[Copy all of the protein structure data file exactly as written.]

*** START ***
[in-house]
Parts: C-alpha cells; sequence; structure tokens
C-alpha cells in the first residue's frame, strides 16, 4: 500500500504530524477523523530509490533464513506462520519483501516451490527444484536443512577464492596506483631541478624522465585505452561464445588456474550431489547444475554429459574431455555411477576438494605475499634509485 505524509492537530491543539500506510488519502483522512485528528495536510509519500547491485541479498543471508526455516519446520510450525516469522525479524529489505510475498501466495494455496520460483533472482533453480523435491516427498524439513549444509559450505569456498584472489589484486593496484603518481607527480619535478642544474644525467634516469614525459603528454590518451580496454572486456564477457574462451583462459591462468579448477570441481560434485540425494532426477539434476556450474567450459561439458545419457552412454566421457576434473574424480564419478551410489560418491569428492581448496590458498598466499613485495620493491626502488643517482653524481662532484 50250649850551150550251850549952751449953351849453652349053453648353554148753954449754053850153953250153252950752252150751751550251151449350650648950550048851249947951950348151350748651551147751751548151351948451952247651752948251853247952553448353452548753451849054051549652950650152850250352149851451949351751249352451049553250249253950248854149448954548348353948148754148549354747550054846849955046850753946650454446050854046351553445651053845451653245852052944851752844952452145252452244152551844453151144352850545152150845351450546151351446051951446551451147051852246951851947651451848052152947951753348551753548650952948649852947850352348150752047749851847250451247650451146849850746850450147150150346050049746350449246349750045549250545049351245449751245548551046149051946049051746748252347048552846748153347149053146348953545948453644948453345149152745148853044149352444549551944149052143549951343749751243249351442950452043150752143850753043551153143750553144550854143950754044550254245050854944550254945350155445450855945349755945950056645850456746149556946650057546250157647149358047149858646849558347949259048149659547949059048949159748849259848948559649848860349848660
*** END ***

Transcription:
[in-house]
Parts: C-alpha cells; sequence; structure tokens
C-alpha cells in the first residue's frame, strides 16, 4: 500500500504530524477523523530509490533464513506462520519483501516451490527444484536443512577464492596506483631541478624522465585505452561464445588456474550431489547444475554429459574431455555411477576438494605475499634509485 505524509492537530491543539500506510488519502483522512485528528495536510509519500547491485541479498543471508526455516519446520510450525516469522525479524529489505510475498501466495494455496520460483533472482533453480523435491516427498524439513549444509559450505569456498584472489589484486593496484603518481607527480619535478642544474644525467634516469614525459603528454590518451580496454572486456564477457574462451583462459591462468579448477570441481560434485540425494532426477539434476556450474567450459561439458545419457552412454566421457576434473574424480564419478551410489560418491569428492581448496590458498598466499613485495620493491626502488643517482653524481662532484 50250649850551150550251850549952751449953351849453652349053453648353554148753954449754053850153953250153252950752252150751751550251151449350650648950550048851249947951950348151350748651551147751751548151351948451952247651752948251853247952553448353452548753451849054051549652950650152850250352149851451949351751249352451049553250249253950248854149448954548348353948148754148549354747550054846849955046850753946650454446050854046351553445651053845451653245852052944851752844952452145252452244152551844453151144352850545152150845351450546151351446051951446551451147051852246951851947651451848052152947951753348551753548650952948649852947850352348150752047749851847250451247650451146849850746850450147150150346050049746350449246349750045549250545049351245449751245548551046149051946049051746748252347048552846748153347149053146348953545948453644948453345149152745148853044149352444549551944149052143549951343749751243249351442950452043150752143850753043551153143750553144550854143950754044550254245050854944550254945350155445450855945349755945950056645850456746149556946650057546250157647149358047149858646849558347949259048149659547949059048949159748849259848948559649848860349848660